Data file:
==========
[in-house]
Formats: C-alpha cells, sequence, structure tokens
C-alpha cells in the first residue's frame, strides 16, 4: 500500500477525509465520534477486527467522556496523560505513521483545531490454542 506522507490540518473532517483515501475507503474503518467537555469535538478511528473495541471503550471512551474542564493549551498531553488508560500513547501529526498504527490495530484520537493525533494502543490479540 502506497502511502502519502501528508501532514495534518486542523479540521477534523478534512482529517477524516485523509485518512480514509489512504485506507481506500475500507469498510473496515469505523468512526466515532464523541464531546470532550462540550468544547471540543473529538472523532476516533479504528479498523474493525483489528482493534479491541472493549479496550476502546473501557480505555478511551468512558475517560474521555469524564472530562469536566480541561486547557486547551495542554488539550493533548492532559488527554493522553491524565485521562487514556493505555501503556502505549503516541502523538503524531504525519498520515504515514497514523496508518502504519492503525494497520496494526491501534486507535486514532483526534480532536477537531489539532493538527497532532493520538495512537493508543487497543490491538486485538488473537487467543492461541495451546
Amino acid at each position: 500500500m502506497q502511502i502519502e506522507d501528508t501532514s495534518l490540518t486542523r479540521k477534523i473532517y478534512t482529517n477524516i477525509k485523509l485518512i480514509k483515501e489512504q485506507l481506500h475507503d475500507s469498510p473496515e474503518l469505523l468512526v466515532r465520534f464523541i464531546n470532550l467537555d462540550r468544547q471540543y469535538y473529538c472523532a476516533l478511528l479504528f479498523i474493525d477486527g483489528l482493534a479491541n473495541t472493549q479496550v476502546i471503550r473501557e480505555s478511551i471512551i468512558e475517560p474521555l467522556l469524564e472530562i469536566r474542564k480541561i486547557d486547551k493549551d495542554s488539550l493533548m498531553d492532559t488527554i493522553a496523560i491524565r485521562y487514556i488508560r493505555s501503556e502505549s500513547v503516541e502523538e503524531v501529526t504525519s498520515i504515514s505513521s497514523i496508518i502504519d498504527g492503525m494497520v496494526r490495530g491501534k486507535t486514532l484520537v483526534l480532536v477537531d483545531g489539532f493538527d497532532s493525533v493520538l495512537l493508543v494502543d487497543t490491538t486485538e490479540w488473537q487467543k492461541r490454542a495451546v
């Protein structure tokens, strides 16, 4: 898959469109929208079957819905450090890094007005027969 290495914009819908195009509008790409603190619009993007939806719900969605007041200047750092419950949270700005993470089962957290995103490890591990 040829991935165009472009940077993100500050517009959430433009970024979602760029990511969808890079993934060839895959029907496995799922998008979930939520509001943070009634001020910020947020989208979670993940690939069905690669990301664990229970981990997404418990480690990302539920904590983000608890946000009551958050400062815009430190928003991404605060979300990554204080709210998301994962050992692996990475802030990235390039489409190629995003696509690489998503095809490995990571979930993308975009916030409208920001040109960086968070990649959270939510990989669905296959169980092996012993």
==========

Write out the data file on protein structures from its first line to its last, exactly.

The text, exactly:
[in-house]
Formats: C-alpha cells, sequence, structure tokens
C-alpha cells in the first residue's frame, strides 16, 4: 500500500477525509465520534477486527467522556496523560505513521483545531490454542 506522507490540518473532517483515501475507503474503518467537555469535538478511528473495541471503550471512551474542564493549551498531553488508560500513547501529526498504527490495530484520537493525533494502543490479540 502506497502511502502519502501528508501532514495534518486542523479540521477534523478534512482529517477524516485523509485518512480514509489512504485506507481506500475500507469498510473496515469505523468512526466515532464523541464531546470532550462540550468544547471540543473529538472523532476516533479504528479498523474493525483489528482493534479491541472493549479496550476502546473501557480505555478511551468512558475517560474521555469524564472530562469536566480541561486547557486547551495542554488539550493533548492532559488527554493522553491524565485521562487514556493505555501503556502505549503516541502523538503524531504525519498520515504515514497514523496508518502504519492503525494497520496494526491501534486507535486514532483526534480532536477537531489539532493538527497532532493520538495512537493508543487497543490491538486485538488473537487467543492461541495451546
Amino acid at each position: 500500500m502506497q502511502i502519502e506522507d501528508t501532514s495534518l490540518t486542523r479540521k477534523i473532517y478534512t482529517n477524516i477525509k485523509l485518512i480514509k483515501e489512504q485506507l481506500h475507503d475500507s469498510p473496515e474503518l469505523l468512526v466515532r465520534f464523541i464531546n470532550l467537555d462540550r468544547q471540543y469535538y473529538c472523532a476516533l478511528l479504528f479498523i474493525d477486527g483489528l482493534a479491541n473495541t472493549q479496550v476502546i471503550r473501557e480505555s478511551i471512551i468512558e475517560p474521555l467522556l469524564e472530562i469536566r474542564k480541561i486547557d486547551k493549551d495542554s488539550l493533548m498531553d492532559t488527554i493522553a496523560i491524565r485521562y487514556i488508560r493505555s501503556e502505549s500513547v503516541e502523538e503524531v501529526t504525519s498520515i504515514s505513521s497514523i496508518i502504519d498504527g492503525m494497520v496494526r490495530g491501534k486507535t486514532l484520537v483526534l480532536v477537531d483545531g489539532f493538527d497532532s493525533v493520538l495512537l493508543v494502543d487497543t490491538t486485538e490479540w488473537q487467543k492461541r490454542a495451546v
């Protein structure tokens, strides 16, 4: 898959469109929208079957819905450090890094007005027969 290495914009819908195009509008790409603190619009993007939806719900969605007041200047750092419950949270700005993470089962957290995103490890591990 040829991935165009472009940077993100500050517009959430433009970024979602760029990511969808890079993934060839895959029907496995799922998008979930939520509001943070009634001020910020947020989208979670993940690939069905690669990301664990229970981990997404418990480690990302539920904590983000608890946000009551958050400062815009430190928003991404605060979300990554204080709210998301994962050992692996990475802030990235390039489409190629995003696509690489998503095809490995990571979930993308975009916030409208920001040109960086968070990649959270939510990989669905296959169980092996012993």